MELBOURNE (Reuters) - The final stages of qualifying for Sunday’s season-opening Australian Formula One Grand Prix were postponed to the morning of the race after heavy rain made conditions impossible on Saturday.
A chaotic opening segment of qualifying was completed after a delay but as the rain persisted and the skies grew darker, race director Charlie Whiting decided the climax of the session would have to wait until 11am (0000 GMT) local time on Sunday.
”I think it was absolutely the right decision to delay it until tomorrow morning,“ said Red Bull team principal Christian Horner. ”It’s a shame, but I think Charlie has made the right call.
“You can see it’s quite dark now and these conditions are not safe for the drivers. Hopefully this weather will blow through tonight and we’ll be back with better conditions in the morning.”
It was the first time since the 2010 Japanese Grand Prix that bad weather had caused qualifying to be held on the same day as the race and McLaren’s Jenson Button said it was disappointing for driver and spectator alike.
“There’s so much pent-up energy and adrenalin and we’ve got to find a way of getting rid of that now,” said the Briton, who has won three of the last four races at Albert Park.
“It’s sad for the fans, they’ve been here all day and we weren’t able to put on a show.”
After a hot, sunny morning in Melbourne, the rain descended in time to disrupt the final practice session and rarely relented thereafter.
The first section of qualifying started with plenty of water still on the circuit and ended in more heavy rain with bits of car strewn across the track.
Nico Rosberg set the quickest time for Mercedes in that session in one minute 43.380, ahead of Ferrari’s Fernando Alonso and Romain Grosjean in a Lotus.
“I don’t want to think too much about the front row,” said Rosberg. “For sure, it’s going to be much more difficult in the dry. Today we were really quick in the wet ... in the wet, great car.”
Button escaped an embarrassing exit by making an early gamble on intermediate tyres but Pastor Maldonado of Williams was late to make the change and one of the six drivers eliminated.
The Venezuelan, a race winner from pole position last year in Spain, was accompanied by four of the five rookies but was not about to blame the weather for his early exit.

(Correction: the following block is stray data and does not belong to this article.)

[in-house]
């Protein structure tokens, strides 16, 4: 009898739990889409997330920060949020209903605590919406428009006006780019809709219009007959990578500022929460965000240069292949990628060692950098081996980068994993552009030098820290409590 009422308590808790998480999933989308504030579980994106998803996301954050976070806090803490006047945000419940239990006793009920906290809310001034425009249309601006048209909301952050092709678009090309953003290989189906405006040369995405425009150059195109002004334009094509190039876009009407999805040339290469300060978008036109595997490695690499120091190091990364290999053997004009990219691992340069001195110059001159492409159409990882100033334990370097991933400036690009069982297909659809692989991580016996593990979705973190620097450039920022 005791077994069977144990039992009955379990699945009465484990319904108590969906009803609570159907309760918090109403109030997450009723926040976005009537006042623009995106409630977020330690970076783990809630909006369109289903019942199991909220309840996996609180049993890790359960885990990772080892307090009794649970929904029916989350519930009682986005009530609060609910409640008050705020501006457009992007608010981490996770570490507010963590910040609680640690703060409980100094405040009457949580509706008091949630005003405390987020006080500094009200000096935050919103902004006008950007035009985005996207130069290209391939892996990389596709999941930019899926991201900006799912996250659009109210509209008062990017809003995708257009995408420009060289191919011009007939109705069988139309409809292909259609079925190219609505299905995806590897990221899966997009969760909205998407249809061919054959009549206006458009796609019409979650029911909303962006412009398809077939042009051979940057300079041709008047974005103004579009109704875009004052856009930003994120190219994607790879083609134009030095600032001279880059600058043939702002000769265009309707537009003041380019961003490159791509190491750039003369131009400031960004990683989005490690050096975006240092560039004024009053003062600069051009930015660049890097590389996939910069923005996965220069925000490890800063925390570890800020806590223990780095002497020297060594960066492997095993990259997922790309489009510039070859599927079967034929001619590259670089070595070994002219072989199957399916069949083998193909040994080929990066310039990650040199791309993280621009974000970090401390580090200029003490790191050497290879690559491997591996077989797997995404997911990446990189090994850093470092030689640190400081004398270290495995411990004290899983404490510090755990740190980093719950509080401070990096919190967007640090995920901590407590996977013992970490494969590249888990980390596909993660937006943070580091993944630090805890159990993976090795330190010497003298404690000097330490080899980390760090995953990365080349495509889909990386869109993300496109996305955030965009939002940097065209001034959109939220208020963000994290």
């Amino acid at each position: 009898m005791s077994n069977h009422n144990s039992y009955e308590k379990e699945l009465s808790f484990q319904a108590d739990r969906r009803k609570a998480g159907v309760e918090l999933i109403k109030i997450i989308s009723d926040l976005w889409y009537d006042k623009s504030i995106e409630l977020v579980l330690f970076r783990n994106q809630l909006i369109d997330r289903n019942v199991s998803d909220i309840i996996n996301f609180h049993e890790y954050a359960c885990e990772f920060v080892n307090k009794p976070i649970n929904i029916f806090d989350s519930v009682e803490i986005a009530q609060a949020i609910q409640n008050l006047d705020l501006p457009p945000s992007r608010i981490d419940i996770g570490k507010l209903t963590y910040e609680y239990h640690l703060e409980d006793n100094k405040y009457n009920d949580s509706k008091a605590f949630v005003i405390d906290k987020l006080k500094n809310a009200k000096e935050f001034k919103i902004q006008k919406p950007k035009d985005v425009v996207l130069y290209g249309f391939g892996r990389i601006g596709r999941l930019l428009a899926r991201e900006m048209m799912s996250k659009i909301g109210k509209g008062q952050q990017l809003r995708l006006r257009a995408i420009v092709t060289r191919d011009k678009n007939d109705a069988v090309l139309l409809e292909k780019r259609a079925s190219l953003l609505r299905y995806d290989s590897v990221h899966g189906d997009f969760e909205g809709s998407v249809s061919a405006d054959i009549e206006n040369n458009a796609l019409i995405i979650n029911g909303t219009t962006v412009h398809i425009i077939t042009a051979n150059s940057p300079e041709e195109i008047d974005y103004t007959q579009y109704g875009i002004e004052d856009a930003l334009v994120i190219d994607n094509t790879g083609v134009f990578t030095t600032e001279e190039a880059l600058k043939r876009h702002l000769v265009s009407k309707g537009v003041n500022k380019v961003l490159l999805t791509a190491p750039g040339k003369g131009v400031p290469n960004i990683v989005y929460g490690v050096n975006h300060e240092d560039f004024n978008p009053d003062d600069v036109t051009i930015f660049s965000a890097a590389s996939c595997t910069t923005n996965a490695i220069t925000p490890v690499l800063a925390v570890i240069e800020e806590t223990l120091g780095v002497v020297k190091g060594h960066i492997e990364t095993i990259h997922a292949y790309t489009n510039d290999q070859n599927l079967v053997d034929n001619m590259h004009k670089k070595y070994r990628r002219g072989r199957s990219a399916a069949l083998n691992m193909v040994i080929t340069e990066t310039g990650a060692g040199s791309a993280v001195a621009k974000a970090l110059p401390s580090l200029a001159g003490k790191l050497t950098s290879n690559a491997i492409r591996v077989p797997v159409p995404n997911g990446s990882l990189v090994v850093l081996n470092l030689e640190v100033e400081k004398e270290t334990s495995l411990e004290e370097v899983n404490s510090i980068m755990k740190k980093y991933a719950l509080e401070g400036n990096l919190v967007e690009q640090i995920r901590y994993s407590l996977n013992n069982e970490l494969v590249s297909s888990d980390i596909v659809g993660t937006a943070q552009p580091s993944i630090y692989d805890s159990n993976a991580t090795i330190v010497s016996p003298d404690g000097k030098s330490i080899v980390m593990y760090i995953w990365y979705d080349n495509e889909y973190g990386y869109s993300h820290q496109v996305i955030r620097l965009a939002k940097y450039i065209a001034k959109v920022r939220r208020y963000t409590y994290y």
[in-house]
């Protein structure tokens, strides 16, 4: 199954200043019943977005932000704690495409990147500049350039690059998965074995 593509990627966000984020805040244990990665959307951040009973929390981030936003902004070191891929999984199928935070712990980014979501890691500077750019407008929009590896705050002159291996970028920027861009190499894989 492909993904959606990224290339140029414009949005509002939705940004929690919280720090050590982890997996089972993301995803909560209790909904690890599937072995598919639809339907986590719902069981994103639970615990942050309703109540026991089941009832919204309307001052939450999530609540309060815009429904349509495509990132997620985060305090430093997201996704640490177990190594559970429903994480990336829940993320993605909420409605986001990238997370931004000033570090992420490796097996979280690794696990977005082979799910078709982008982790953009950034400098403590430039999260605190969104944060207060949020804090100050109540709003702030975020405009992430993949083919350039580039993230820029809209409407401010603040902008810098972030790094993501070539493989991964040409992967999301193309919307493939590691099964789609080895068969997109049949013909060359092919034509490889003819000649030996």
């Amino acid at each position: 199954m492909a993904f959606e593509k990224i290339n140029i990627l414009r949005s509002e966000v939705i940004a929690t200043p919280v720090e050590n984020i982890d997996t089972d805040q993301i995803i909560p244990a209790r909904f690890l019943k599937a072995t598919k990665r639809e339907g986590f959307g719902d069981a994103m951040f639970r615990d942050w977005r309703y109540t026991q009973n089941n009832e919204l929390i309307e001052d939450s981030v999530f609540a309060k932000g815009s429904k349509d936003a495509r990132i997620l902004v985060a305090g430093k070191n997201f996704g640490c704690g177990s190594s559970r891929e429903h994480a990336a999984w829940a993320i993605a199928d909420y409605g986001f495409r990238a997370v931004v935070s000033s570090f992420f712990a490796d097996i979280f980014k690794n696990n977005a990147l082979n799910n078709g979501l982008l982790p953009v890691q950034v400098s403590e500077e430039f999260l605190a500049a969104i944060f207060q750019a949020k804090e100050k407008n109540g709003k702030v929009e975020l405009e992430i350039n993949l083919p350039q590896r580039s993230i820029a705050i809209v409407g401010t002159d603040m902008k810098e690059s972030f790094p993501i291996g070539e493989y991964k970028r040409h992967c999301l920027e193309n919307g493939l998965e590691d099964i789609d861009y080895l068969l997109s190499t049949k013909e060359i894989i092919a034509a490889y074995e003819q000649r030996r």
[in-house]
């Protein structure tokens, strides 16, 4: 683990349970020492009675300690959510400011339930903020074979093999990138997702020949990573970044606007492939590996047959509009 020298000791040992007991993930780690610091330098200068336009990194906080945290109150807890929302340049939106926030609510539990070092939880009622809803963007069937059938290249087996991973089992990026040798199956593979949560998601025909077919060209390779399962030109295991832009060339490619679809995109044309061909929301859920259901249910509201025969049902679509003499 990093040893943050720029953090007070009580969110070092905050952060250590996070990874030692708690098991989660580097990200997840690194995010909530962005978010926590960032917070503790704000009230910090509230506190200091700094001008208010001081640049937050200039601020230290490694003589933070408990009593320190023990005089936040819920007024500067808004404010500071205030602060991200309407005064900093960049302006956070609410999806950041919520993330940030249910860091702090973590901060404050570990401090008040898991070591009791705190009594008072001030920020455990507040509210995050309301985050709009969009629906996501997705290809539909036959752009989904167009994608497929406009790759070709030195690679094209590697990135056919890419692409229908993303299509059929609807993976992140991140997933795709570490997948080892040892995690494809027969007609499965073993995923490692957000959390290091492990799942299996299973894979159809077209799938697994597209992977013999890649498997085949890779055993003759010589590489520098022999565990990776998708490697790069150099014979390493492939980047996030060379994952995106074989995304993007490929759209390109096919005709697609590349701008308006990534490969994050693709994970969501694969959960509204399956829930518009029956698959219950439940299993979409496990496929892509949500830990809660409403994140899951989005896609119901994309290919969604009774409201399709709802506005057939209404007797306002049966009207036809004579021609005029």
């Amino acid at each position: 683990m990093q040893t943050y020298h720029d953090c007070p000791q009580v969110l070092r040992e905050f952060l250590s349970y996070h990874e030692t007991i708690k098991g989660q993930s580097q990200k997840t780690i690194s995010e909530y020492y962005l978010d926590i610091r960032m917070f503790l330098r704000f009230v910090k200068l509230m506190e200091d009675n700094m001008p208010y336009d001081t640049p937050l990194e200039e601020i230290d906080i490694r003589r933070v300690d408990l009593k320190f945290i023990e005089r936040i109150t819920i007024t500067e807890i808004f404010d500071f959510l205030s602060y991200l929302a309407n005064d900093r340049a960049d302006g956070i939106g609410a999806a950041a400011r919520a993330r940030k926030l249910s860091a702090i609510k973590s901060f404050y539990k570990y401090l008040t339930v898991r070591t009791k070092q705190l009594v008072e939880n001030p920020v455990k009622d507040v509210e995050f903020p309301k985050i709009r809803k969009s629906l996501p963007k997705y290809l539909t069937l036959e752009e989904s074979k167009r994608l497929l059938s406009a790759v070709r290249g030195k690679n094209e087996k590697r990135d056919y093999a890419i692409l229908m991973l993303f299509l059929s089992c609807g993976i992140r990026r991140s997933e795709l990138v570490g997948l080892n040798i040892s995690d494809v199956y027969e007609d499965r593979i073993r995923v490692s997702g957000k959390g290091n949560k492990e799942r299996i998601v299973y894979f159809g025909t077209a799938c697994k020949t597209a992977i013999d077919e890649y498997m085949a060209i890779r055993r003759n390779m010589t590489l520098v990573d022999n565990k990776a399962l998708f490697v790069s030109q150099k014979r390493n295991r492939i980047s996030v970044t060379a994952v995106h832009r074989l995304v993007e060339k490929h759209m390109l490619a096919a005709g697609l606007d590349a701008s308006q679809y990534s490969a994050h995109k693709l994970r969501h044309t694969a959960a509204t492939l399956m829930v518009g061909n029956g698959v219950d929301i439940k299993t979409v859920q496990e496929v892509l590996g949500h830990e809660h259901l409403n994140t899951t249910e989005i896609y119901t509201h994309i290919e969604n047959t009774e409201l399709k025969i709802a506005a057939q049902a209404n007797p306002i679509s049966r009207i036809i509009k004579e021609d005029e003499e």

“We need to work very hard to solve the problems,” he said. “The car is undriveable at the moment. In the wet we were slow and in the dry as well.”
Sauber’s Esteban Gutierrez, the Marussias of Jules Bianchi and Max Chilton as well as Caterham driver Giedo van der Garde were also eliminated.
Charles Pic finished last after a big crash before the end of the session, failing to record a time inside 107 percent of the quickest in his Caterham and so will have to appeal to the stewards to race on Sunday.
Lewis Hamilton’s first weekend with Mercedes continued to be eventful.
The 2008 world champion was the first driver to set a time but his day almost came to an end on his next lap when he spun his Mercedes at turn two and bumped into the tyre wall before appearing to get bogged down on the trackside grass.
The former world champion finally managed to get his car back on the track and, despite his team fearing he had rear wing damage, stayed out to record the 10th quickest time.
“It’s not been a good weekend so far, lots of down points so far but I think we can turn it around,” said the Briton.
“It was not the best of situations to be in but at least I didn’t take any wheels off. I was able to keep going. It wasn’t very good.”
That set the trend for the session as car after car spun off with Ferrari’s Felipe Massa, Button’s new team mate Sergio Perez and Dutchman Van der Garde all losing chunks of their car.
“It started to rain again and the intermediates just couldn’t cope with moving that amount of water,” said Horner.
“So it got quite tricky right at the end there which is why you saw a few cars going off right at the end. So just very difficult conditions.”
Editing by Amlan Chakraborty/Alan Baldwin